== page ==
W3C home > Mailing lists > Public > public-html@w3.org > April 2007

RE: Versioning and html[5]

From: Chris Wilson <Chris.Wilson@microsoft.com>
Date: Thu, 12 Apr 2007 15:32:41 -0700
To: Simon Pieters <zcorpan@gmail.com>, "public-html@w3.org" <public-html@w3.org>
Message-ID: <5C276AFCCD083E4F94BD5C2DA883F05A27D71924CF@tk5-exmlt-w600.wingroup.windeploy.ntdev.microsoft.com>
Simon Pieters [mailto:zcorpan@gmail.com] wrote:
>I don't think anyone in this WG expects any browser vendor to break the
>Web. If implementing some part of the spec breaks the Web, then that is a
>bug in the spec, and should be changed so that it doesn't break the Web.

Actually, I think David Baron suggested exactly that, in what I quoted.  Given Microsoft's definition of "break the web," of course.

>> So, that sucks.  I don't want every other browser (and every browser to
>> come) to have to implement IE's bugs.
>> [...]
>> I also don't want to bake IE's poor behavior in some cases into the
>> standard -
>
>If today's content rely on them, then why not?

As I said, I'm okay with that path if that's what others want, but I don't think implementing exactly IE's behavior (including DOM) is their goal.  Some IE-specific stuff that's become popular, sure.  But not everything.  And we can't change, in content that is not identified as "new", the fact that getElementByID picks up 'name' attributes too, or whatever.

>> that would mean EVERYONE should have the hasLayout() side effects,
>
>Does hasLayout have side effects that would affect the HTML spec?

Possible bad example.

>> choose not to quote <q>, etc.
>
>I would be fine with that, FWIW.

Heh.

> [...] I'm frankly somewhat ambivalent about how much IE-ism we take into
> the standard, because it won't be exactly IE7's behavior, and therefore
> can't replace our current behavior when faced with text/html - because
> we can't Break the Web.

>If the defined behavior would be as close as IE7 as possible while still
>not tampering with other specs (in particular DOM and CSS), and wouldn't
>break the Web (to the extent possible), then what is the problem? (If
>implementing DOM or CSS would break the Web, then issue the WebAPI or the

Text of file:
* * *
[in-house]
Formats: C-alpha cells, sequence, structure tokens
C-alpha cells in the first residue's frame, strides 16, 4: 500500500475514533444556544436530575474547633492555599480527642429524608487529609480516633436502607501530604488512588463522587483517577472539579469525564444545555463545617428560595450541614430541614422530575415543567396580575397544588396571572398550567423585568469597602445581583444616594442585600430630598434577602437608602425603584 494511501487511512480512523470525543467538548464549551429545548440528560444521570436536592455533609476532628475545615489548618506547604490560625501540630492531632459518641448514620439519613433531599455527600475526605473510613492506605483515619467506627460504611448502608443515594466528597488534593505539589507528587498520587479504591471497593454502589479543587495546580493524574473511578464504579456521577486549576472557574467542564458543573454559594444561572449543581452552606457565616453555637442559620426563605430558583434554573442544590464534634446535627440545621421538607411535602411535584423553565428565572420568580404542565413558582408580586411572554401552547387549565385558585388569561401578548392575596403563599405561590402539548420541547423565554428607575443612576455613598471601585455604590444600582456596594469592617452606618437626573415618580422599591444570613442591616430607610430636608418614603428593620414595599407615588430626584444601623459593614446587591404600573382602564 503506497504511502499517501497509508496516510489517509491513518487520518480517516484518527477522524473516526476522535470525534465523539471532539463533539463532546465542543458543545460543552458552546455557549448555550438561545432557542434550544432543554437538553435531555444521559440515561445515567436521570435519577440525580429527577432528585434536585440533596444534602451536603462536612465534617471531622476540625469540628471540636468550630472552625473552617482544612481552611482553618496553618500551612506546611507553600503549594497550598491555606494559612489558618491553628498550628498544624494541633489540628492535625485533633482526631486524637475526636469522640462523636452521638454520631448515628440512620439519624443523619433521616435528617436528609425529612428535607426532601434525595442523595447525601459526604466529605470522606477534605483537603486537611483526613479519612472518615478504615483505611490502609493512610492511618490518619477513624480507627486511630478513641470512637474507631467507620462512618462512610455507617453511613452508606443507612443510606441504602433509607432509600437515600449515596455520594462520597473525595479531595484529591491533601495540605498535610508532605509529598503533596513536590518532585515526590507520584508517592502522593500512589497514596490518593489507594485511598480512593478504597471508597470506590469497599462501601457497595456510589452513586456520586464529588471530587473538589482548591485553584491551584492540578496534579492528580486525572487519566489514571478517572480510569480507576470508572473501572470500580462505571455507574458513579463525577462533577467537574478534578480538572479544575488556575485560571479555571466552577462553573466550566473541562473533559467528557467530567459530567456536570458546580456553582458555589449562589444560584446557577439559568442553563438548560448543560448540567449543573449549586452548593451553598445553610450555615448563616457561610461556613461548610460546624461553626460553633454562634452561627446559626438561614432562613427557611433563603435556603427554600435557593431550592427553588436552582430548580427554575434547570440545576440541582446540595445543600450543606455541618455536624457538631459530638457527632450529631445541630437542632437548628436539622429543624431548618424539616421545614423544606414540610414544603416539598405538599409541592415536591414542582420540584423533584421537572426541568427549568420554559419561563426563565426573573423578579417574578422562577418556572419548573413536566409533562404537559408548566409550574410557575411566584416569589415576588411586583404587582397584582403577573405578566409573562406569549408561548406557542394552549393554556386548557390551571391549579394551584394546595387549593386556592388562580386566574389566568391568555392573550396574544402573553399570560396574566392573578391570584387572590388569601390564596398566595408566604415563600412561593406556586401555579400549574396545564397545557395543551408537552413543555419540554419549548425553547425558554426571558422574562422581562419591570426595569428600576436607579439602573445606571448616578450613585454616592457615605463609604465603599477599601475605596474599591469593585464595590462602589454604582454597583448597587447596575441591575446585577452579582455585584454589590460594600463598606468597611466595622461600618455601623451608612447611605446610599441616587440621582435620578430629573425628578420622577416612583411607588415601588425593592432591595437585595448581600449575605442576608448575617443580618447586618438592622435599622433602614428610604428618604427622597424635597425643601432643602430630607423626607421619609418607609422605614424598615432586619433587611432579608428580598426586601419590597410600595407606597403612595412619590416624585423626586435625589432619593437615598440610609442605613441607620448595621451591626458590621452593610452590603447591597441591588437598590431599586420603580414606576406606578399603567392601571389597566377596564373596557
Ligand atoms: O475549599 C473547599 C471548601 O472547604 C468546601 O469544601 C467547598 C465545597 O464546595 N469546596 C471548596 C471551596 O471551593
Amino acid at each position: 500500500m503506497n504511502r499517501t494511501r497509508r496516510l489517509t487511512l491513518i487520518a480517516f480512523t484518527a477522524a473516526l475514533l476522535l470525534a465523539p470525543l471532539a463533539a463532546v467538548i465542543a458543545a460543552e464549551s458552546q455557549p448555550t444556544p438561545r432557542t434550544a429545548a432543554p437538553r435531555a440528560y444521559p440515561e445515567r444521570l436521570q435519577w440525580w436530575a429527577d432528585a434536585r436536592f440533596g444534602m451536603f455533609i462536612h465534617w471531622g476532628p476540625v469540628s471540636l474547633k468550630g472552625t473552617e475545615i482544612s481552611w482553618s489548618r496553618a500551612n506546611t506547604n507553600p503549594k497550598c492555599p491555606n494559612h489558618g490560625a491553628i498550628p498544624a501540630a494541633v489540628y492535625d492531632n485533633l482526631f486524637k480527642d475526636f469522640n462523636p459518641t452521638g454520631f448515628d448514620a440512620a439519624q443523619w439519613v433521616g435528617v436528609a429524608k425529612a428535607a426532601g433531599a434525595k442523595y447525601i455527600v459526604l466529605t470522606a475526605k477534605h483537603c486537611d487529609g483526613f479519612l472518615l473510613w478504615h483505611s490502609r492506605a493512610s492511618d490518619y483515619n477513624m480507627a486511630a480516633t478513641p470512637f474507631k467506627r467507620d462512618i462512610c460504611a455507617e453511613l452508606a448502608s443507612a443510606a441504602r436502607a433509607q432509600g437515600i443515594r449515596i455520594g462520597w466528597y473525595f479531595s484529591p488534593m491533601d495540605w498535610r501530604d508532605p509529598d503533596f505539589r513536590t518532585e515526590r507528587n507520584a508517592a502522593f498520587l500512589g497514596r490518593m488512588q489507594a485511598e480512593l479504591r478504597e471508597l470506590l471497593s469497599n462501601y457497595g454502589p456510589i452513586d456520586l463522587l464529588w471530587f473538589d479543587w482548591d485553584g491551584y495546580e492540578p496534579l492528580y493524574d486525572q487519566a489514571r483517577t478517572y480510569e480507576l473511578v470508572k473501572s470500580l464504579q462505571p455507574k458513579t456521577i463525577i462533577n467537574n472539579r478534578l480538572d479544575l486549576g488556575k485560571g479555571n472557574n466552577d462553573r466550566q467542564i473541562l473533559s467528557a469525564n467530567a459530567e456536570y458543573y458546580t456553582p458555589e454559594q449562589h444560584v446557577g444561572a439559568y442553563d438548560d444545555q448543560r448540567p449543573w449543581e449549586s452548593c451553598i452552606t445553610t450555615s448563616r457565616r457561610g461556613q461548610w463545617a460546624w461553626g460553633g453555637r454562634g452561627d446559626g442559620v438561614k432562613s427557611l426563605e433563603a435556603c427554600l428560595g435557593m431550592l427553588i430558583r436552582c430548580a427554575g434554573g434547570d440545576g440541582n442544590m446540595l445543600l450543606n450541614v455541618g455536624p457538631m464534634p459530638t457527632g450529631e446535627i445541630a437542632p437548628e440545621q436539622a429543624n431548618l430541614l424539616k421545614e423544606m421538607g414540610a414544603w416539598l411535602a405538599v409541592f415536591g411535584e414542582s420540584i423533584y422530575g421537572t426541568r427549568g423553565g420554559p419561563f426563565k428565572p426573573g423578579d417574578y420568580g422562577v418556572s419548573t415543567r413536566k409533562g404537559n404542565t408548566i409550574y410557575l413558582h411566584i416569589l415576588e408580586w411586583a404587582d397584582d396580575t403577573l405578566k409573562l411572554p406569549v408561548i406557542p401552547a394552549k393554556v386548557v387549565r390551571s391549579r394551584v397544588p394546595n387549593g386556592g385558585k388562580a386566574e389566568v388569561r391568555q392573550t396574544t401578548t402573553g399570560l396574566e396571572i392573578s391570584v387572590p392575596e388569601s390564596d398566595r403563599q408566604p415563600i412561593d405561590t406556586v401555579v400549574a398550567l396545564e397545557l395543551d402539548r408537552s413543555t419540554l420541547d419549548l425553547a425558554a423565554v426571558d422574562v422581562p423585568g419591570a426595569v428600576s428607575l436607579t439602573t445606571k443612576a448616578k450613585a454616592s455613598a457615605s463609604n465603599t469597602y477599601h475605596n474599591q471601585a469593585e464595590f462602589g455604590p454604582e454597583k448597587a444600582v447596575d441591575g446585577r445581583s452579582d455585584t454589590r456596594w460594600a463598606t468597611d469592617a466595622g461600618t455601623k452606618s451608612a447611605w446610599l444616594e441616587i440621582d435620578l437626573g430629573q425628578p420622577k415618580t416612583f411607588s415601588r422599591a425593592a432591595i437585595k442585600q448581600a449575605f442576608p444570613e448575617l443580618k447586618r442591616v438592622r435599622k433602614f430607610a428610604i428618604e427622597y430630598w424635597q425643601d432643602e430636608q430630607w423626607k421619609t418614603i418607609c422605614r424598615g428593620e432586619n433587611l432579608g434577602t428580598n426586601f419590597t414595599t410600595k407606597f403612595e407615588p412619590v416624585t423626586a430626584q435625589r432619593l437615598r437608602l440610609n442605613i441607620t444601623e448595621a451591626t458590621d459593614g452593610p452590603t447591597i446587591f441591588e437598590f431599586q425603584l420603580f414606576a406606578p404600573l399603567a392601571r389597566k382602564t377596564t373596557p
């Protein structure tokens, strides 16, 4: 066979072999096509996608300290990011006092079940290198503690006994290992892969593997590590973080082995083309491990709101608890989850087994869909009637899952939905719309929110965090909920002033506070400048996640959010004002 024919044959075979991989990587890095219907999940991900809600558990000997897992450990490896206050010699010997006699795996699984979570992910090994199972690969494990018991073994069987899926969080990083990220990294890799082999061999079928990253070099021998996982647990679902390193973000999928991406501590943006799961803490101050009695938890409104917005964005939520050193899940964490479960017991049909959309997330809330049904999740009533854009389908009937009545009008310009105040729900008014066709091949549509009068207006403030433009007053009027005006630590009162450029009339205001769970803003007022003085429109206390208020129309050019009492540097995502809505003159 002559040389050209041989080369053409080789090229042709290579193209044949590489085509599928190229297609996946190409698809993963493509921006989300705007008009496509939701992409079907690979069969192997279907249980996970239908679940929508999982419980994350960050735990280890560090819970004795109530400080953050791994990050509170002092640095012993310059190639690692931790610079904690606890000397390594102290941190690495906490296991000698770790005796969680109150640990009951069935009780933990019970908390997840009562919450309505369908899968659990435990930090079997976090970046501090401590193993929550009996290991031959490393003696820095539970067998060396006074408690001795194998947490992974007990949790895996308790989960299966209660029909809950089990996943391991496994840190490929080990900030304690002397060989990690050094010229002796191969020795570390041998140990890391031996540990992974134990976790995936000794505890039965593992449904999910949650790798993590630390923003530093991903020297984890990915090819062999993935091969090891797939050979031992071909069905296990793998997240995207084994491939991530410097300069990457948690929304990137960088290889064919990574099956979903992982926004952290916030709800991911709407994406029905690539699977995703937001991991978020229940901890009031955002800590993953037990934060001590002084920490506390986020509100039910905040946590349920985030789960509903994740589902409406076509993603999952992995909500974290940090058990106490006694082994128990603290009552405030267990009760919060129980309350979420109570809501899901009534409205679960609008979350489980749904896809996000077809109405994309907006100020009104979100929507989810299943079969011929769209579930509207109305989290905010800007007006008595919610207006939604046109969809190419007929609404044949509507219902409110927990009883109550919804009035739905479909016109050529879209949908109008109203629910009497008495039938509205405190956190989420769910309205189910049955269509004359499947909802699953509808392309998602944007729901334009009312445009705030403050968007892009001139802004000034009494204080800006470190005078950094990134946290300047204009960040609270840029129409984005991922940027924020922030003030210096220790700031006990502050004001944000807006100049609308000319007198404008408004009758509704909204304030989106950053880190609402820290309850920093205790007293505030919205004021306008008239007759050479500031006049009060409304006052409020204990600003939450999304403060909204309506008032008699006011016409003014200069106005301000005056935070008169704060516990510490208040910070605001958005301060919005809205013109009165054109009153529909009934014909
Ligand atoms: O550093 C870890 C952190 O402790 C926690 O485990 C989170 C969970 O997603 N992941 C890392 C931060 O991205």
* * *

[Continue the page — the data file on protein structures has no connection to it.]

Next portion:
>CSS WG, respectively.)

We (HTML WG) own DOM too.  And "as close to IE7 as possible" is different for IE (which can be EXACTLY IE7) than it is for Opera, Safari, FF, or any other non-IE-based browser, I imagine.

>> However, you need to understand that you can't ask the market leader
>> (and given some of my private conversations, even other UAs) to change
>> the details of what they're shipping today, without causing immense and
>> unnecessary pain to their users and developers.
>
>It may be necessary anyway should you want to conform to other specs, such
>as DOM and CSS. (If you don't care about conforming to other specs, like
>other browser vendors do AIUI, then I understand why you wouldn't want to
>change your behavior, but I don't understand why you would want to
>conform to this spec while not conforming to others. In any case,
>implementing HTML5 should make you more conformant to DOM at the same
>time.)

We will never be CSS2.1 compliant without some opt-in (or potentially the user forcing IE into "always standards" mode, which is really just a tester's/developer's feature).  We'd break compatibility in serious ways, UNLESS we know that the content post-dates our changes to IE.

>I think the intent is that a browser implementing the spec would work with
>the "real web" (which means IE bugs are specced, many are already in
>WHATWG's HTML5 proposal). Again, if that's not the case, it's a bug in the
>spec.

I'm fine with spec'ing any IE bug into HTML5 you want.  But I don't think that the desire of the WHATWG contingent is really, as David said, “[to] just become the committee to propose new features to IE's developers and then re-document them according to the bugs in IE's implementation.”

>> In short, no, because I don't think half the web misuses floating - but
>> let's say 1% of the web does misuse float - that's a significant
>> blocking problem for us,
>
>I presume that it is a serious blocking problem for other browser vendors
>too.

No, I think they've successfully ignored that compatibility problem.